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Lady Antebellum brings country flair to Worcester

By Dana Trismen

Section: Arts

May 19, 2012

The trio Lady Antebellum is a monster in country music. They have been awarded Best Country Album at the Grammys for the country-pop crossover album “Need You Now,” and they’ve also been honored with Top New Group by the Academy of Country Music. With Hillary Scott and Charles Kelley sharing vocals and Dave Haywood on guitar, Lady A’s accomplishments are nothing to sneer at.

Currently touring with their third album, “Own the Night,” Lady A performed to a large crowd May 5 at the DCU Center in Worcester. Thompson Square, a new country duo, and Darius Rucker, previously of Hootie & the Blowfish, opened the show. Thompson Square is composed of Keifer and Shawna Thompson, a husband and wife duo that somehow managed to win Top Vocal Duo from the Academy of Country Music this year. While Thompson Square has released one hot single (“Are You Gonna Kiss Me Or Not”), their following is not very large and the crowd did not respond very enthusiastically to their act.

In comparison, the audience’s response to Darius Rucker was astonishing. Originally the lead singer of Hootie & the Blowfish, Rucker leaped over to country music in 2008. The first black man to chart a number one single on the Hot Country Songs chart in 25 years, Rucker’s soothing voice can certainly carry his various songs about enjoying the moment and living life freely. The audience adored Rucker, clapping ferociously after every song and singing along to favorites like “Don’t Think I Don’t Think About It.” Despite his warm welcome, it also could be said that Rucker’s act lasted far too long. For someone with only two country albums with songs that often sound eerily similar, it was a lot of Rucker in one sitting. He also performed for a little more than an hour, an extended expanse of time to have to sit through and wait for Lady A. Despite the majority of the audience’s interest, the concert was for Lady A, not a shared experience with Rucker.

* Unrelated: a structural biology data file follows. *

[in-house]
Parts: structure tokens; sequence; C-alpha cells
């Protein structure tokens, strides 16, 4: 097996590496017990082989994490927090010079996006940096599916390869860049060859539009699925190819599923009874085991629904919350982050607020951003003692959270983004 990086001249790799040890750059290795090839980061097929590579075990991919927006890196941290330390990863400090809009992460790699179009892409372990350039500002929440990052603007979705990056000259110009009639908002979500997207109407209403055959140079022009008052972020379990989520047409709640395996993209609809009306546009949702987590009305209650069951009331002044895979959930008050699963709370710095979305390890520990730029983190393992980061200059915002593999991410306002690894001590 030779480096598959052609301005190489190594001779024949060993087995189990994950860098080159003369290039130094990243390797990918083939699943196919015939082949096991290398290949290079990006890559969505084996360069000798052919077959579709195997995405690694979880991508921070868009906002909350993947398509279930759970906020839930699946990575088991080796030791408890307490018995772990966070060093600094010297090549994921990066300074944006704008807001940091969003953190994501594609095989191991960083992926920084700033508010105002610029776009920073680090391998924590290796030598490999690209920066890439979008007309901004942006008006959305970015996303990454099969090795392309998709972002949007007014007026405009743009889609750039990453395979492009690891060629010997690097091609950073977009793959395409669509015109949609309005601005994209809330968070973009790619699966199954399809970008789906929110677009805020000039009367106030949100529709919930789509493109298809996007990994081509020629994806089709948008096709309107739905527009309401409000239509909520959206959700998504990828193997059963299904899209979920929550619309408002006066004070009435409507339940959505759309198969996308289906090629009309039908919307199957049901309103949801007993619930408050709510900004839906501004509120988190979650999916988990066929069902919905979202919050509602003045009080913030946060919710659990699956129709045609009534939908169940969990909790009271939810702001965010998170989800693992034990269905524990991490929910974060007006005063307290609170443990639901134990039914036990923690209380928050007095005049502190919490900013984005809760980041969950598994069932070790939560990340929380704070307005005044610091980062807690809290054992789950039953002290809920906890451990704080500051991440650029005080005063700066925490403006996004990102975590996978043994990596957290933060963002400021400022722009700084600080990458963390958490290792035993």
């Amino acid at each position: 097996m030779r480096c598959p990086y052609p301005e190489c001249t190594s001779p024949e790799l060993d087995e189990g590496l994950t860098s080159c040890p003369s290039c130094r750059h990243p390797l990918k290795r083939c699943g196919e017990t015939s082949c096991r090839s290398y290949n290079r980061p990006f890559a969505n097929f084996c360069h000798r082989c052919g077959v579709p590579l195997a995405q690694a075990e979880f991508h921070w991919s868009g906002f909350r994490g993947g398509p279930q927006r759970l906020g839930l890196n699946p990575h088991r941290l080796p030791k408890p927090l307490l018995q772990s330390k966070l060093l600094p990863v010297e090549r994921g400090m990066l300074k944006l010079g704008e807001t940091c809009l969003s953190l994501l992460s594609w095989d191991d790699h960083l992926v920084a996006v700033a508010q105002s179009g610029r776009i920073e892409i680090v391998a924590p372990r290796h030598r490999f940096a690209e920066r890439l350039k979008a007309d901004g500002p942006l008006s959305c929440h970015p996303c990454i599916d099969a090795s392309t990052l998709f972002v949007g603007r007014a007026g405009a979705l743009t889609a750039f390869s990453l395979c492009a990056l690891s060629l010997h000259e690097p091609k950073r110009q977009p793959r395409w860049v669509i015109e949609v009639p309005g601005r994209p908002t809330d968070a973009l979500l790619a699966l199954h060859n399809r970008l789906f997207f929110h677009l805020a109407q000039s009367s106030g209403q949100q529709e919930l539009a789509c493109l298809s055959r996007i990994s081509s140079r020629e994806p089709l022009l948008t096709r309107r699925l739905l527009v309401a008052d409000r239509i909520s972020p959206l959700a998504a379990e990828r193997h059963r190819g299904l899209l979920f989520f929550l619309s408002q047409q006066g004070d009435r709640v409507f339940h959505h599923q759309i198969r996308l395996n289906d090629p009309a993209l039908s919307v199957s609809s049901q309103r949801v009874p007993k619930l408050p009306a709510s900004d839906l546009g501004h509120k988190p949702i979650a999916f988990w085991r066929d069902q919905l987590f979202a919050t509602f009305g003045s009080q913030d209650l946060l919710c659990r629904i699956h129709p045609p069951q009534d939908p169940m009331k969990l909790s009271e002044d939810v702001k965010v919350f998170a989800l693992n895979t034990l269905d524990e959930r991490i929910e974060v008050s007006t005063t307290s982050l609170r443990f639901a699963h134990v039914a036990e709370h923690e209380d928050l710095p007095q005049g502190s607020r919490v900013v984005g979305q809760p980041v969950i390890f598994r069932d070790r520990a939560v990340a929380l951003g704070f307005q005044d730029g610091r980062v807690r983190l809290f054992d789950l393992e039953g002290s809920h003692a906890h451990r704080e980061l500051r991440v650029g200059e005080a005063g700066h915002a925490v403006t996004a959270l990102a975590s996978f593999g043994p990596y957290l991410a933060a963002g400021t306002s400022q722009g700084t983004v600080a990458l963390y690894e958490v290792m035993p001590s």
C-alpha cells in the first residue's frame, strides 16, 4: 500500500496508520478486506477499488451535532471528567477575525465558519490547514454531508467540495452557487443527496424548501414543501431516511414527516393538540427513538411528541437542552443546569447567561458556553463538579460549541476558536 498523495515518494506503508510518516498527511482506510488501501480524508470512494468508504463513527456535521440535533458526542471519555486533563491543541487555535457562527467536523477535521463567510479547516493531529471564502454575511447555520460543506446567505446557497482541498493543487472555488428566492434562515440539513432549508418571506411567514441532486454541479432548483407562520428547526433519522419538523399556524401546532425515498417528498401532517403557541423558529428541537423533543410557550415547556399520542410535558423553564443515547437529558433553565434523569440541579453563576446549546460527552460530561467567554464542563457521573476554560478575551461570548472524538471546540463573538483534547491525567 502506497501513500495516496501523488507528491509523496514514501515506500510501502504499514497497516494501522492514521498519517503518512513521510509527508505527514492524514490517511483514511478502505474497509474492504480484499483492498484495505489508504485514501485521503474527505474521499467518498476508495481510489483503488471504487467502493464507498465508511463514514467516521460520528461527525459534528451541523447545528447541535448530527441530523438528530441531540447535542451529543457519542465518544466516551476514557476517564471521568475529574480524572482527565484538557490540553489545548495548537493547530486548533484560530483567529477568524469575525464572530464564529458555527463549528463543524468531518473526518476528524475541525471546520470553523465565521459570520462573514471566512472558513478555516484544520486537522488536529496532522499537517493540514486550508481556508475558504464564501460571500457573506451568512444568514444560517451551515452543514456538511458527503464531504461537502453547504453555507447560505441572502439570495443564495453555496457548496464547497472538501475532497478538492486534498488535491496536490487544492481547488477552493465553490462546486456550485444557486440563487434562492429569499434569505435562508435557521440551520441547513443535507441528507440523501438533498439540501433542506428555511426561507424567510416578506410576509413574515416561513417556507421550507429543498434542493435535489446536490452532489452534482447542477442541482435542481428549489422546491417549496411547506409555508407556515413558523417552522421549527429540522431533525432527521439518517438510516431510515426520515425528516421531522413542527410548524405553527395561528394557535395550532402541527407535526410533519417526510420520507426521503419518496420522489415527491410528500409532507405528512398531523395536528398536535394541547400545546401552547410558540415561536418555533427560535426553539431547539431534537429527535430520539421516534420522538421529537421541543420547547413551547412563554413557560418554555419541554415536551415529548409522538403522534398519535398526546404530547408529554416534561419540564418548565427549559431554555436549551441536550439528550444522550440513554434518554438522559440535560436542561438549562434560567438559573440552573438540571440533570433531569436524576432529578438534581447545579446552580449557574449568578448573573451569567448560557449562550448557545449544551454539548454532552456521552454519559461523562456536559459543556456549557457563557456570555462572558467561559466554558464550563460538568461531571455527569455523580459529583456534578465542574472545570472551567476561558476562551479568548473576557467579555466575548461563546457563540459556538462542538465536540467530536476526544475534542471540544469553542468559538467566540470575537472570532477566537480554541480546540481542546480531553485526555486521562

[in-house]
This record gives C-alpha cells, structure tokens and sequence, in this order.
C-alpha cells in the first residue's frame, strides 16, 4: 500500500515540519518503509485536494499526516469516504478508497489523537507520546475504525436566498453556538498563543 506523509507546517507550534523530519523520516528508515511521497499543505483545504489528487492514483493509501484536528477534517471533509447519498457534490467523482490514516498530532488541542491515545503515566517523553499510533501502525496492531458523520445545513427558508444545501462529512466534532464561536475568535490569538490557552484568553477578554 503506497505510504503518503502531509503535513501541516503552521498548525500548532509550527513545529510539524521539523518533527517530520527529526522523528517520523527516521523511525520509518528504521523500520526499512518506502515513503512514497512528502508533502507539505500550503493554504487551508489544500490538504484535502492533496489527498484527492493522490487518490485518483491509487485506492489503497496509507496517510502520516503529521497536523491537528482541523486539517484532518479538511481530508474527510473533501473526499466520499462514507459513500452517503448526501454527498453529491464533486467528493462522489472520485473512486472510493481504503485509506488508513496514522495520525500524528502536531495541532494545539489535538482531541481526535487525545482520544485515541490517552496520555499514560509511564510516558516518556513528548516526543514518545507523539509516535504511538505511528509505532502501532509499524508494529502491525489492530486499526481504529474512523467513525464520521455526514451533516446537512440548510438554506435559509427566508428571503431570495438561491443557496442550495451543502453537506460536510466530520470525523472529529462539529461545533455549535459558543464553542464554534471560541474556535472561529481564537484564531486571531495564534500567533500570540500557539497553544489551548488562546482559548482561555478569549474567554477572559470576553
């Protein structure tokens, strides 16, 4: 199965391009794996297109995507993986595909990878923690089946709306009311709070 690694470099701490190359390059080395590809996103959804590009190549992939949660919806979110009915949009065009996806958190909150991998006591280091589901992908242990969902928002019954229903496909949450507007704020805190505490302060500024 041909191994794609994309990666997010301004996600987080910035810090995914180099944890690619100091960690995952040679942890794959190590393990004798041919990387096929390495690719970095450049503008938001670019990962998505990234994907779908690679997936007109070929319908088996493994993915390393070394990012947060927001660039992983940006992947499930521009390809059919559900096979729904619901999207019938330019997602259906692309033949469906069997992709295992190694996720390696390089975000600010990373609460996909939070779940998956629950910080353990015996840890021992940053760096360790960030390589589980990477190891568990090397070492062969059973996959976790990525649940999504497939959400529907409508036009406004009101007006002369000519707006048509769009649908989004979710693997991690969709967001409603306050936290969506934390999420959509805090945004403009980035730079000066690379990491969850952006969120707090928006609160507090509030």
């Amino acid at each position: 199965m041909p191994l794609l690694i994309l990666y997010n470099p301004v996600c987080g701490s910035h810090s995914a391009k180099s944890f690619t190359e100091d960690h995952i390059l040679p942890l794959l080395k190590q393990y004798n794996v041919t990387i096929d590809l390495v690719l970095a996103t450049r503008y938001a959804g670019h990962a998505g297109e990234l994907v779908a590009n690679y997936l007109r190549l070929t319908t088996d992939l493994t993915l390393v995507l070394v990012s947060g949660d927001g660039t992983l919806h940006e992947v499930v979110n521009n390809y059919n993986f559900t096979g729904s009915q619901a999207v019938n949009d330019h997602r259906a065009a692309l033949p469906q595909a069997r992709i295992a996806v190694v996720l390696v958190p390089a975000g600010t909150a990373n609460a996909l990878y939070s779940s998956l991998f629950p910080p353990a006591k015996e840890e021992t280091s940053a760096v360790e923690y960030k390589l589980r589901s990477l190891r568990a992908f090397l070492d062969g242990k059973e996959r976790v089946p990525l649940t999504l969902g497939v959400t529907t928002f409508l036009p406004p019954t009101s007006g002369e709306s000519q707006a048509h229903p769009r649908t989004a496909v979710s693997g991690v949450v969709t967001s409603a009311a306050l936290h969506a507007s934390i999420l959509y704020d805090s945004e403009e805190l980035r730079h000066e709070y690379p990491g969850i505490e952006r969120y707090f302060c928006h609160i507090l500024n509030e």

Lady A themselves were impressive, managing to sound as good onstage as they do on their albums. Yet, by seeing them live, the only member that truly shone through was Charles Kelley. While Kelley and Scott usually share vocals, Scott’s voice is not terribly interesting. While it’s powerful and melodic, it’s also nothing special. She has a tendency to stand solidly on-stage, occasionally tapping her foot but not doing much else. Dave Haywood was granted a few moments to shine, at one time performing a guitar solo on top of a piano that rose onto the stage. Yet he too faded into the background in comparison to Kelley. While it sounds like Kelley and Scott are equally talented on their CDs, live Kelley is far more intriguing to watch and sounds much better. Additionally, standing well over six feet, he towers over everyone else on stage physically. Moving his body enthusiastically and often encouraging the crowd to join in, Kelley is just a better performer. His voice is incredibly solid, moving fluidly from sad, softer songs like “Hello World” to angry, pump-up ones like “Love Don’t Live Here.” While Lady A may be composed of three core members, Kelley is the only one that could potentially have a solo career later in life.

Despite the fact they were touring to promote their third album, Lady A played surprisingly little from “Own the Night.” Instead, they seemed to prefer audience favorites, like “Love This Pain,” “Run to You” and “Need You Now.” This is not reflective of the success of their third album—in fact, “Own the Night” topped the Billboard 200 and was one of the most successful country albums of 2011. Lady A’s focus on their older tried-and-true songs may be due to critical reception. Some critics have argued that their new album is a rehashing of their old tunes. Audience members were also more responsive to older songs, singing along and waving their arms.

For a country band, Lady A excels at crowd-raising, encouraging audience members to dance and stand up instead of simply sitting in their seats. While the fact remains that it is Charles Kelley who has the true talent, the trio manages to please audiences and will be big names in country music for years to come.

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